“They [management] haven’t said much, almost nothing, but something’s up,” one source says. “We’re [the employees] wondering when ‘the other shoe’ is going to drop. There’s a lot of resume updating going on, for sure. That’s bad enough for the young guys, but at this stage of my career? Not a chance.” Rumors of closing or layoffs is neither a sign nor a prescription of health for a newspaper that leashes its talent and refuses to let them cover key stories honestly and in an investigatory manner.
‘Expanding the Paywall’ Means Online Readers Will Have to Cough Up
One decision said to come out of the meeting is that The BB, like other Digital print offerings, is expected to “expand its paywall offerings.” What does that gibberish mean? Put into plain English, it means that it will continue to divest in print, which is losing money, advertisers, and circulation, and will charge readers for more for digital content.
The BB‘s experiment in switching from free to paid digital subscriptions “has been a flop,” according to a source in the business operations of the paper. Those who have been on The BB website will have experienced a poorly designed, hard-to-navigate site “featuring” stories shoveled in from print. Layout is confusing, load times perpetual, and the mix of news hole with ads chaotic. The site would have been state of the art in 1991.
The BB website provides little in the way of unique content. An online newspaper must be a lot more than its print version, especially if you are going to ask people to pay for a product that for many years they have been receiving for free.
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The move to close DMF’s NYC hub, industry analysts report, comes several months after DFN acquired the assets of Singleton’s MediaNews Group. Singleton’s “retirement” preceded the ascendancy of former MNG executive Steve Rossi (no, he’s not the straight-man to Marty Allen of Allen and Rossi fame) to chief operating officer of Digital First.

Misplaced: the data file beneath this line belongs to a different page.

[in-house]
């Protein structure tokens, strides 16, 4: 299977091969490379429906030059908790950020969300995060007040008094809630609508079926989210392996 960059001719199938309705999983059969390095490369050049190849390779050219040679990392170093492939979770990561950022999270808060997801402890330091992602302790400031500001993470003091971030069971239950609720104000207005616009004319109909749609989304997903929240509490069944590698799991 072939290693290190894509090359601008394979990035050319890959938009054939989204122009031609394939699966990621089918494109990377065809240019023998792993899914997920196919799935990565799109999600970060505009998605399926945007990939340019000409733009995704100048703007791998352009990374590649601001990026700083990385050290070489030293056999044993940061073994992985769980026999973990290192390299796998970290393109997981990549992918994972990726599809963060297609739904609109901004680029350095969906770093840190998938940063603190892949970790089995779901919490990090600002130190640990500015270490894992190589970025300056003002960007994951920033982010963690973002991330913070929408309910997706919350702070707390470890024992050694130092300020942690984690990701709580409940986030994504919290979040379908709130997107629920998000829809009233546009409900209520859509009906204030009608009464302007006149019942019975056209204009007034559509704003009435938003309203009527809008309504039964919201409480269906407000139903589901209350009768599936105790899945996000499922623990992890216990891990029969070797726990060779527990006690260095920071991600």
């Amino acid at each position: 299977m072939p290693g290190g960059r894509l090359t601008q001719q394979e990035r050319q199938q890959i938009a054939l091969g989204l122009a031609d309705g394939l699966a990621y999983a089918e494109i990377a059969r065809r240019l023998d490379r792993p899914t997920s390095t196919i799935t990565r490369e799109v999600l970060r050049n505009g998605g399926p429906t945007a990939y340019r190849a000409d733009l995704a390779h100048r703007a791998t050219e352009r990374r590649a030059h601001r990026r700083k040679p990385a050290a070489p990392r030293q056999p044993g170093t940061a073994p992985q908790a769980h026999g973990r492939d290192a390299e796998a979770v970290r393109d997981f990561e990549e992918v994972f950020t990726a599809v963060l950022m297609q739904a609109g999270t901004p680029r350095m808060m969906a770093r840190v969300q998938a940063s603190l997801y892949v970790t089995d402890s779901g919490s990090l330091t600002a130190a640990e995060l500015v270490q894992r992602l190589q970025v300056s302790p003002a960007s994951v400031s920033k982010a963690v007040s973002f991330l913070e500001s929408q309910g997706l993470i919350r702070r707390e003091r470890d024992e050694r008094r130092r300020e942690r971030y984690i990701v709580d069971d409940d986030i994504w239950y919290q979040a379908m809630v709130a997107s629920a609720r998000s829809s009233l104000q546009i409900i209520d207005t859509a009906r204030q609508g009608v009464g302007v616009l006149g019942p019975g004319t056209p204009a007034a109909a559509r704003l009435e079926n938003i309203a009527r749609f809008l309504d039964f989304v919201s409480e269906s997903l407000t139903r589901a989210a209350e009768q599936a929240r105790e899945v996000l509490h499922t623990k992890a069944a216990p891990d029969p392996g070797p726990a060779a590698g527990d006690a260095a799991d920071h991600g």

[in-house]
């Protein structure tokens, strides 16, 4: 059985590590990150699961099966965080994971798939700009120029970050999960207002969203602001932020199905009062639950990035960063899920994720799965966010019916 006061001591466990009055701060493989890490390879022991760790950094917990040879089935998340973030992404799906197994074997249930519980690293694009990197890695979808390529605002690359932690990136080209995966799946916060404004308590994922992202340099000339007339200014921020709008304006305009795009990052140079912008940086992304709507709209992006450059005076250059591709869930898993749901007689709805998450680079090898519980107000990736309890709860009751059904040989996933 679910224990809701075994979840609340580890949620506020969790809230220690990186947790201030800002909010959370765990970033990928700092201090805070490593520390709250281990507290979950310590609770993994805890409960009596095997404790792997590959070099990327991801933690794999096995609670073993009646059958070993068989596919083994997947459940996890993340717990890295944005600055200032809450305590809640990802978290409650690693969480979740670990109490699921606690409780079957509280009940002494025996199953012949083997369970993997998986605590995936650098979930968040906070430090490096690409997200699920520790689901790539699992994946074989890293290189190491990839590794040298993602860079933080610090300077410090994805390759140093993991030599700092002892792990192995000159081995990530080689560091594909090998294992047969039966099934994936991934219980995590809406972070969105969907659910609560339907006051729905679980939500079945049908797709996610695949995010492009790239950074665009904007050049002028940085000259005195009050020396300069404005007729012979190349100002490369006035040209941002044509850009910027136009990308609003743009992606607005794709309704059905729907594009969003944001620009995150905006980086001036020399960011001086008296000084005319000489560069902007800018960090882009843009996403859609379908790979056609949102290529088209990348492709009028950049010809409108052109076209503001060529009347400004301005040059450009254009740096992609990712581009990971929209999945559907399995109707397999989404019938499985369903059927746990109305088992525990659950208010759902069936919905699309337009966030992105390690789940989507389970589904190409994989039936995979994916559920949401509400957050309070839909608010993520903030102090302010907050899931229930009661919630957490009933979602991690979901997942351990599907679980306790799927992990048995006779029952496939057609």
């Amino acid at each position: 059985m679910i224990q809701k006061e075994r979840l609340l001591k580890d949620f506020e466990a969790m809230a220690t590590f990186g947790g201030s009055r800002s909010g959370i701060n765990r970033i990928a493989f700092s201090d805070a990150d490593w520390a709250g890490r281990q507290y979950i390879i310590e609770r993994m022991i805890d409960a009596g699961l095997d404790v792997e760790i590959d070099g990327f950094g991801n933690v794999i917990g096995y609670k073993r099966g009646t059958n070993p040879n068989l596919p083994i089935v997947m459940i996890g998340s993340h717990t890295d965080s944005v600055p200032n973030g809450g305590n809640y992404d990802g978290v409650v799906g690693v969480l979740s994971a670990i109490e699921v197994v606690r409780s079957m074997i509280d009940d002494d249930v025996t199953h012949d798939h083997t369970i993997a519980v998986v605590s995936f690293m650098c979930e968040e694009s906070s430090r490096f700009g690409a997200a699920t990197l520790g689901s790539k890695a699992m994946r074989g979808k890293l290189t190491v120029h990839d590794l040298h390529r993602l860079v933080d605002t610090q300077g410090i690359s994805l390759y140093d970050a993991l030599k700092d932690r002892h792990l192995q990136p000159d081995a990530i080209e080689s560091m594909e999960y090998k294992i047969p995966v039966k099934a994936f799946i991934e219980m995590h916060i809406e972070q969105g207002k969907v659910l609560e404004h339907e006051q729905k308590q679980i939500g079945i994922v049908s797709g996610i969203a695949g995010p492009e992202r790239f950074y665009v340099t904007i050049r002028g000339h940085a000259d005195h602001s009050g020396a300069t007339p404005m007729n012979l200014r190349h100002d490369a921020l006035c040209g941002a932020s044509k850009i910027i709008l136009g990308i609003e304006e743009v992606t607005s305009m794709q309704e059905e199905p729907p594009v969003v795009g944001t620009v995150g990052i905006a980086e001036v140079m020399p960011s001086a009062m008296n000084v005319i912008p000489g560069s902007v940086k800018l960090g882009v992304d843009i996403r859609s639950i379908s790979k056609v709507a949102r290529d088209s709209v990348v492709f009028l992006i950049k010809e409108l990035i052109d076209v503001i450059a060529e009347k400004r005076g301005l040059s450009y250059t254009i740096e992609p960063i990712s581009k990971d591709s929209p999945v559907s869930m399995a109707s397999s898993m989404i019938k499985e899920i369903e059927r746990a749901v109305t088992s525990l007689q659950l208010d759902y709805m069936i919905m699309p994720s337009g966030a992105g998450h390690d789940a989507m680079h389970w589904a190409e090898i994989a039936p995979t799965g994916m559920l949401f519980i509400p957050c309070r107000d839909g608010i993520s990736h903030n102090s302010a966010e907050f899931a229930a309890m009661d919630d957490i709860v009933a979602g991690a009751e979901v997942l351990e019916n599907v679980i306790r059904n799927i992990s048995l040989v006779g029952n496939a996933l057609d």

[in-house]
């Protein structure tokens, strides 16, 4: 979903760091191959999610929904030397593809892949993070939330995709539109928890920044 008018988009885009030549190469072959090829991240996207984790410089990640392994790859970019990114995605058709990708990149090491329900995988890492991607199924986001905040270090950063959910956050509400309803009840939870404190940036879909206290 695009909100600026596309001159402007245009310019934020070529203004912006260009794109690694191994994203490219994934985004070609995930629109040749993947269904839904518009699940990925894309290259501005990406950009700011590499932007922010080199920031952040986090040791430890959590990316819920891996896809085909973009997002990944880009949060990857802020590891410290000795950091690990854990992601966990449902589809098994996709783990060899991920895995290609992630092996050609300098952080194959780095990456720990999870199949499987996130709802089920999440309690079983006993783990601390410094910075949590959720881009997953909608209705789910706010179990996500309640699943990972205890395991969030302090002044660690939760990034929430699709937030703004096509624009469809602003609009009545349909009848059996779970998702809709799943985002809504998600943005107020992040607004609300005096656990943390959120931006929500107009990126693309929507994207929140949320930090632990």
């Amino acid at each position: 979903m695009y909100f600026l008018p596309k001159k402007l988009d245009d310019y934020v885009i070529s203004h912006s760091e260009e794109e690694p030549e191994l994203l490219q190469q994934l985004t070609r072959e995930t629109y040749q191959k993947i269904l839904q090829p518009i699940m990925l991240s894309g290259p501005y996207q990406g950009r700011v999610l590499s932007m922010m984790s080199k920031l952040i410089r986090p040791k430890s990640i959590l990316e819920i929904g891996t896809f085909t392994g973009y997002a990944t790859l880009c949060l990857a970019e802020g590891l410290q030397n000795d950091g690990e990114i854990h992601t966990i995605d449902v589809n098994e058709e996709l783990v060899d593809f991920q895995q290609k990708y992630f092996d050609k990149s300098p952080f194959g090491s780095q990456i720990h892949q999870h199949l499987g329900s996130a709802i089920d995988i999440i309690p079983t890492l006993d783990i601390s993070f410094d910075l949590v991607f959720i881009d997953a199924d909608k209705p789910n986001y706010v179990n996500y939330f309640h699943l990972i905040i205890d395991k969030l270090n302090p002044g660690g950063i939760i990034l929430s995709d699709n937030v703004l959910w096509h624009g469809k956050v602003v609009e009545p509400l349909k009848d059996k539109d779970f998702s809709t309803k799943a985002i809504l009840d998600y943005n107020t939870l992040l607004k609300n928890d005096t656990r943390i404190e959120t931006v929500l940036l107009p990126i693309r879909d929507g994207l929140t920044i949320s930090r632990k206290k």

Industry sources say Rossi has one job: slash costs. They expect Rossi to do this by first picking clean the company’s newspaper holdings, including The BB. The idea is that cutting costs may help make individual properties more attractive to prospective buyers.
“[The newspapers are] not yet on the market,” reports Andrew Beaujon of Poynter.com, “but expect regional auctions of DFM properties (with clusters around the Los Angeles area, the Bay Area, New England, Philadelphia, and Texas) — unless … a single buyer [can be found], which is unlikely.”
DFM chief executive John Paton, in a speech last summer, said about his company’s operating costs, “If you don’t see the kinds of tough decisions to cut expenses in what is not growing — print — and increased spending in what is growing — digital — then get out because your company is surely dying.”
For The Boring Broadsheet, it appears only a matter of “when” and not “if” before doors close, at least on the MNG era. What will follow promises to be as pennies are to the dollar.
“Of the wide world I stand alone, and think / Till love and fame to nothingness do sink.” — John Keats, “Sonnet,” (18170).
“OPEN THE WINDOW, AUNT MILLIE.”
LOVE TO ALL.